It gave me no pleasure to read the cover story of this weeks TES ("Pupils shun maths for `softer' subjects"), but neither did it surprise me. For years now I have complained about the relative lack of accessibility of Advanced level mathematics in comparison to other subjects at the same level.
I am now becoming desperate for someone in authority to take the appropriate action in order to help secure the future of maths teaching in this country.
I have taught A level mathematics for 20 years and, although my subject has always been considered to be hard, students usually stuck it out as dropping it would have meant dropping down to only two subjects. However, the trend is now to study four subjects to AS level in Y12 and to reduce to three in Y13. It is no surprise that maths is taking the biggest hit.
This year I started with a group of twelve students embarking on AS level mathematics. Only four are continuing into Y13 to do the full A level, Some of the students who are dropping the subject were very weak, but most were not. Some of them could have succeeded; some of them could have been maths teachers of the future. Here are common reasons given for dropping maths:
- It's harder than their other subjects
- I spend twice as much on maths outside lesson time than on all my other subjects put together and after all that.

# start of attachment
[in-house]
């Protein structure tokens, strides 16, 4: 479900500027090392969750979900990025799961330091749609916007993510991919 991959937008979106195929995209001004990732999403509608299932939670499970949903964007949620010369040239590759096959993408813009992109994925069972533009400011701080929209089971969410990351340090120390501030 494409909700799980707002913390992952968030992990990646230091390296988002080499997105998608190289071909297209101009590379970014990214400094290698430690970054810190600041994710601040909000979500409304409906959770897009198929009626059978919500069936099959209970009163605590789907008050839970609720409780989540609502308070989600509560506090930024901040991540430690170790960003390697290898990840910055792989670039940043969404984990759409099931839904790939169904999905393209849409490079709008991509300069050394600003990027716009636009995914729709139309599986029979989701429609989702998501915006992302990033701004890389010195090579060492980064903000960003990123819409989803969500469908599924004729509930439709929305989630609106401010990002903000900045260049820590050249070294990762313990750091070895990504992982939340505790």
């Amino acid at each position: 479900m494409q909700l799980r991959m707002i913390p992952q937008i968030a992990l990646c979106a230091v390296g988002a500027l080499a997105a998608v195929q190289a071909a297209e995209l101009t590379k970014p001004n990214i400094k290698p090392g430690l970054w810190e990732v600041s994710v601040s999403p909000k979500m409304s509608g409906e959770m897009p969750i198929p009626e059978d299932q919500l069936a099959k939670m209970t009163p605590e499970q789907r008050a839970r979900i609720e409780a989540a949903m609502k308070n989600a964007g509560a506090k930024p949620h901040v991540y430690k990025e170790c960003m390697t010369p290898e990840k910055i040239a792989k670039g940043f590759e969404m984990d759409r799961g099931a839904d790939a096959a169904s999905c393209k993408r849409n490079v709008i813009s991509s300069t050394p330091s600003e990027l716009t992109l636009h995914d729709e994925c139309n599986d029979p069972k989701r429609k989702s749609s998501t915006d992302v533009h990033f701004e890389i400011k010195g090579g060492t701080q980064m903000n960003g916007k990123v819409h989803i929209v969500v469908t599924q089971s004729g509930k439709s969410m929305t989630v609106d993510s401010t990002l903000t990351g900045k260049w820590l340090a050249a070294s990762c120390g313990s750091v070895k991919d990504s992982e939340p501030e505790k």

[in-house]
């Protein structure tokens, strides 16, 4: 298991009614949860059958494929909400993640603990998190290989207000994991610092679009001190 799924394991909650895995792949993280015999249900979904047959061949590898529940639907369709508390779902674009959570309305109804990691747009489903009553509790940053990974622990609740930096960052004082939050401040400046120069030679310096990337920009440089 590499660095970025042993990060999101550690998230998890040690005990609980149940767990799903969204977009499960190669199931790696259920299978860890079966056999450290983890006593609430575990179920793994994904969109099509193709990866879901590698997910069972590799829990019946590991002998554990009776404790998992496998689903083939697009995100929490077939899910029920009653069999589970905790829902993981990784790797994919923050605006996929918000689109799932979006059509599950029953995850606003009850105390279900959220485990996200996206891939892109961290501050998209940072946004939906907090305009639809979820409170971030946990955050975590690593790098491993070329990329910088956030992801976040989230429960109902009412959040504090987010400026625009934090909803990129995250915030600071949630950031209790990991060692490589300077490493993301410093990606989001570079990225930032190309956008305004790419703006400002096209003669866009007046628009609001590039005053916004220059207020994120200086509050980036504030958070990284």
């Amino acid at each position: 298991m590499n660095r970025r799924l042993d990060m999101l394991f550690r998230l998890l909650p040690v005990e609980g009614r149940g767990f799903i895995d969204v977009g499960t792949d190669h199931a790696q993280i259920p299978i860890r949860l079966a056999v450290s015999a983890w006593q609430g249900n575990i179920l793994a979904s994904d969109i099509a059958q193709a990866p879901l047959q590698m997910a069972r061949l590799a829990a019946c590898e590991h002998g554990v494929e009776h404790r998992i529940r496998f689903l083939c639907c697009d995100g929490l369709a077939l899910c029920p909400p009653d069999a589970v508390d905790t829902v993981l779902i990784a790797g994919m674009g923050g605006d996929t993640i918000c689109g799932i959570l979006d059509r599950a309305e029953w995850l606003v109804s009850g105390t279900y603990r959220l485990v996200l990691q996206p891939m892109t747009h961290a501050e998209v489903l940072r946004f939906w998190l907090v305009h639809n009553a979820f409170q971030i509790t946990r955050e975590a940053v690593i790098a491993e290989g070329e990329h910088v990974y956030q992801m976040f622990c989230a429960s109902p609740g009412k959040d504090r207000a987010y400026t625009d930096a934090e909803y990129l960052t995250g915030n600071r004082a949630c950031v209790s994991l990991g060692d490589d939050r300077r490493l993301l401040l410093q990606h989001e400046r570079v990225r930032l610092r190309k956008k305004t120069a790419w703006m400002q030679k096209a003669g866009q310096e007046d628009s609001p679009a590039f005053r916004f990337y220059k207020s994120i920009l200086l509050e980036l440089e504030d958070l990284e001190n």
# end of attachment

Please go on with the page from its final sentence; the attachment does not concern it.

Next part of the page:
- I can't even start most of the questions on the past exam papers
- Difficulty of the course content
- Amount of work needed to keep up
- Difficulty of exam papers
The academics have for years complained that mathematics A level is easier than it used to be. Whether or not they are correct, the fact is that maths A level is now too hard in comparison to other A levels and to ignore this fact in favour of appeasing academics, largely representing universities, will mean that the headline on the front page of the TES (August 9) will be repeated year after year until the story changes to (surprise, surprise) "Desperate shortage of specialist Maths Teachers".
It may be that some A level topics should be removed and added to the university course curricula.
Terry Crawshaw (Concerned Father, Maths Teacher and Assistant Principal), Ewerby, Sleaford, Lincs.
These are common themes: